Marilyn Bell, swimmer (b at Toronto 19 Nov 1937). When she was 16 years old, Bell waded into Lk Ontario on the chilly night of 8 Sept 1954 and swam 32 miles (51.5 km) from Youngstown, NY, to a slimy breakwater off Toronto's western shore, a feat that caught the imagination of the country. A war between The Toronto Star and The Toronto Telegram reporters who covered the event came to real blows while Bell was in the water fighting lamprey eels and choking on oil spills. Gus Ryder, her coach, was forgiven for refusing to pull her out even when she seemed semiconscious.
Later she became the youngest person ever to swim the English Channel and the Str of Juan de Fuca, but nothing could match the euphoria that gripped the waiting crowd in Toronto when she weakly touched the wall 20 hours and 59 minutes after setting out. It was said to be a quintessential Canadian achievement: an individual, grim and steadfast, who was not defeated by the elements.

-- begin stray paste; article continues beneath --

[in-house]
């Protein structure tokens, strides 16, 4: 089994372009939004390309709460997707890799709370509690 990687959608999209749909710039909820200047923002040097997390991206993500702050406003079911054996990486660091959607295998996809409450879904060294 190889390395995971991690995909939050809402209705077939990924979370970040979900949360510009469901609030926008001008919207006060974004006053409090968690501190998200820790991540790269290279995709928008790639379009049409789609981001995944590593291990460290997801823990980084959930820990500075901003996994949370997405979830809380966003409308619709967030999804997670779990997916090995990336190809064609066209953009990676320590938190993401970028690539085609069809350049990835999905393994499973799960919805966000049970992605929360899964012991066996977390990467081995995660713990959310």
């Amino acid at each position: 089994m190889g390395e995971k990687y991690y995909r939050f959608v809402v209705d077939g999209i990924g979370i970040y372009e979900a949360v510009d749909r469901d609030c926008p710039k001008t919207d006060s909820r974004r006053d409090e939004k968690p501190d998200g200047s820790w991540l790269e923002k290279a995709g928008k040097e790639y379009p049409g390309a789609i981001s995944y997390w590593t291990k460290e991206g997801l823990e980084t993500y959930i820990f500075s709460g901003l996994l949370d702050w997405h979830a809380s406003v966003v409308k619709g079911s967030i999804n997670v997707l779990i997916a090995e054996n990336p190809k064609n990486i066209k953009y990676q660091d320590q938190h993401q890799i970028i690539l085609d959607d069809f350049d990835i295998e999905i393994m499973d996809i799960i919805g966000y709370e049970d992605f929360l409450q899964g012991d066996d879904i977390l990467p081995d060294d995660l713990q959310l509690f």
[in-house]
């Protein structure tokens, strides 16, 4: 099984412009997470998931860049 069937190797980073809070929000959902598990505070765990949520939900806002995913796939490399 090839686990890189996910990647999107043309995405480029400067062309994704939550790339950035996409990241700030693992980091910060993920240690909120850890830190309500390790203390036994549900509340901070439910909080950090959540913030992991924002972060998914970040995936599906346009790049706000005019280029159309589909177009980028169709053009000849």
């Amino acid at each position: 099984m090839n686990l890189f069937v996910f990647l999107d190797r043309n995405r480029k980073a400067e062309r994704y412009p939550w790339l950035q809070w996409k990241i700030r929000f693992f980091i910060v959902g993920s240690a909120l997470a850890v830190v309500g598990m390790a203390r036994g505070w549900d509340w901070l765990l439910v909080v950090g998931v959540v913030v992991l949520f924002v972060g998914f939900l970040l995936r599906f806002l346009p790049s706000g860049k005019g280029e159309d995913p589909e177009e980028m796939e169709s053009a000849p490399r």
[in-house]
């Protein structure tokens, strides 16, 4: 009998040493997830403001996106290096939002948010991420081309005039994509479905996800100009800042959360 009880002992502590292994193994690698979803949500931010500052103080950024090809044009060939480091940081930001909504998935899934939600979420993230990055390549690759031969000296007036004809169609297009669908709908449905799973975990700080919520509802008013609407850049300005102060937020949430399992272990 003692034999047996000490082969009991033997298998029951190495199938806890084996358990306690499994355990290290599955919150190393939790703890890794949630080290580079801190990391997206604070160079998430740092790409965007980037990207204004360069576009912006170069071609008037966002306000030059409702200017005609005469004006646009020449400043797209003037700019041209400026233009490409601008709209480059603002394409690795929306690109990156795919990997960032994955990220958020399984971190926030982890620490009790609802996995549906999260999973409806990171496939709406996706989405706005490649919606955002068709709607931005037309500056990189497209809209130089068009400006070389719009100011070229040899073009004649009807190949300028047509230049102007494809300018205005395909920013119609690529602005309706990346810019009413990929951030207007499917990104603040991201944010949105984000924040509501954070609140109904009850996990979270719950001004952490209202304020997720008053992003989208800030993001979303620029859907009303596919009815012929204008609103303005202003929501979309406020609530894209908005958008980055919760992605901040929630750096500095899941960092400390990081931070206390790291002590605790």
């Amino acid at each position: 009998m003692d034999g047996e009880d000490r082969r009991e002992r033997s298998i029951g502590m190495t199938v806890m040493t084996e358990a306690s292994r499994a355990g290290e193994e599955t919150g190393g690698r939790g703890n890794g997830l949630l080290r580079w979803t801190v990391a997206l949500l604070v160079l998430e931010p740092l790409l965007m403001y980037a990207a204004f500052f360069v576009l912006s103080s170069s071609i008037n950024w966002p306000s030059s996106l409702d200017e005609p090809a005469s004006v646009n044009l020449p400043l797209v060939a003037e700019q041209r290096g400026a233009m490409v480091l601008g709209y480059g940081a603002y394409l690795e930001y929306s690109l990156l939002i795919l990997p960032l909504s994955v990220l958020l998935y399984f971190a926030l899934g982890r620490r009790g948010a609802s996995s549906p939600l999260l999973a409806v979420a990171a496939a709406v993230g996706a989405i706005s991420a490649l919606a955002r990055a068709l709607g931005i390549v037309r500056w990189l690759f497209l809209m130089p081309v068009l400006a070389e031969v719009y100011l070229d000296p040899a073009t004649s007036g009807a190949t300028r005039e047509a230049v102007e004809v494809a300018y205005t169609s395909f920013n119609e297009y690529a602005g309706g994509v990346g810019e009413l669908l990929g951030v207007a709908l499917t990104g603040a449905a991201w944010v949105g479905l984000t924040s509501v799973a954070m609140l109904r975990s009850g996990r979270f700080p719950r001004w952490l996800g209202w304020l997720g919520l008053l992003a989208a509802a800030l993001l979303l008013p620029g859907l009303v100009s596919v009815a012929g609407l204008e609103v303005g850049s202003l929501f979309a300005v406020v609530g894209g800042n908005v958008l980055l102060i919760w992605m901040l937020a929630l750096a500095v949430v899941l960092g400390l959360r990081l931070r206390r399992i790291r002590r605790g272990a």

Many people later equalled her exploit and more in faster times as marathon swimmers plunged into a mania for lake crossing, but none ever equalled the moment of glory that Bell achieved in what became the high point of the decade. To the joy of the public, who showered gifts and praise on her, she was a model hero - modest, intelligent, appreciative and charming. She left the spotlight as abruptly as she had entered it, her halo intact.